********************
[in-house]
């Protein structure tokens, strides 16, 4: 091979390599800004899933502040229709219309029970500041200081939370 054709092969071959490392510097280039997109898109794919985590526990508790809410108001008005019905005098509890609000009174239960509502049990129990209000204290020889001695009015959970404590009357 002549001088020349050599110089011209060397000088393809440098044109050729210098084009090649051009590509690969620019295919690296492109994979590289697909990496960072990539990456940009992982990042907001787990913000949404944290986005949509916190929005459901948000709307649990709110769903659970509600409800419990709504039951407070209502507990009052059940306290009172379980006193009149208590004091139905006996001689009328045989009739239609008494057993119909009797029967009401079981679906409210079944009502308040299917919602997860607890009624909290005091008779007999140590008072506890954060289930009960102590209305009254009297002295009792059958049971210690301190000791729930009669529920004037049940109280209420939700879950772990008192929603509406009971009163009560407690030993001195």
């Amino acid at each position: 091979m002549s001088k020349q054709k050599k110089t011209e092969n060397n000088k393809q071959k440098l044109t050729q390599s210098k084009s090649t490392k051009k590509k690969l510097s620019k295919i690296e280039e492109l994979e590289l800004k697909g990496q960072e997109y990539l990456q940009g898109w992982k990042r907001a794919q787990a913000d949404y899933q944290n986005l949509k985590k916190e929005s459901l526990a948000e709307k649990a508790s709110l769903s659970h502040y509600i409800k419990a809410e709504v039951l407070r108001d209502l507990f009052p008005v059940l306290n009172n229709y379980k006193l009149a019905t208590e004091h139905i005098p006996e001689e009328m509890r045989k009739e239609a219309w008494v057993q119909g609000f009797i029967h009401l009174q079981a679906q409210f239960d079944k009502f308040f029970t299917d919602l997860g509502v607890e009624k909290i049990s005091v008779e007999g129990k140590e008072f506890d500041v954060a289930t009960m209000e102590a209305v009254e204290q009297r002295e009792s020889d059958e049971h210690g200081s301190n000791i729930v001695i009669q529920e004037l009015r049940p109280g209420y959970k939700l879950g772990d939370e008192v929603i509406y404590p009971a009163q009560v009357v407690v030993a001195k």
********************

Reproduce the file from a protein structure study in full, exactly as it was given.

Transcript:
[in-house]
């Protein structure tokens, strides 16, 4: 091979390599800004899933502040229709219309029970500041200081939370 054709092969071959490392510097280039997109898109794919985590526990508790809410108001008005019905005098509890609000009174239960509502049990129990209000204290020889001695009015959970404590009357 002549001088020349050599110089011209060397000088393809440098044109050729210098084009090649051009590509690969620019295919690296492109994979590289697909990496960072990539990456940009992982990042907001787990913000949404944290986005949509916190929005459901948000709307649990709110769903659970509600409800419990709504039951407070209502507990009052059940306290009172379980006193009149208590004091139905006996001689009328045989009739239609008494057993119909009797029967009401079981679906409210079944009502308040299917919602997860607890009624909290005091008779007999140590008072506890954060289930009960102590209305009254009297002295009792059958049971210690301190000791729930009669529920004037049940109280209420939700879950772990008192929603509406009971009163009560407690030993001195």
């Amino acid at each position: 091979m002549s001088k020349q054709k050599k110089t011209e092969n060397n000088k393809q071959k440098l044109t050729q390599s210098k084009s090649t490392k051009k590509k690969l510097s620019k295919i690296e280039e492109l994979e590289l800004k697909g990496q960072e997109y990539l990456q940009g898109w992982k990042r907001a794919q787990a913000d949404y899933q944290n986005l949509k985590k916190e929005s459901l526990a948000e709307k649990a508790s709110l769903s659970h502040y509600i409800k419990a809410e709504v039951l407070r108001d209502l507990f009052p008005v059940l306290n009172n229709y379980k006193l009149a019905t208590e004091h139905i005098p006996e001689e009328m509890r045989k009739e239609a219309w008494v057993q119909g609000f009797i029967h009401l009174q079981a679906q409210f239960d079944k009502f308040f029970t299917d919602l997860g509502v607890e009624k909290i049990s005091v008779e007999g129990k140590e008072f506890d500041v954060a289930t009960m209000e102590a209305v009254e204290q009297r002295e009792s020889d059958e049971h210690g200081s301190n000791i729930v001695i009669q529920e004037l009015r049940p109280g209420y959970k939700l879950g772990d939370e008192v929603i509406y404590p009971a009163q009560v009357v407690v030993a001195k």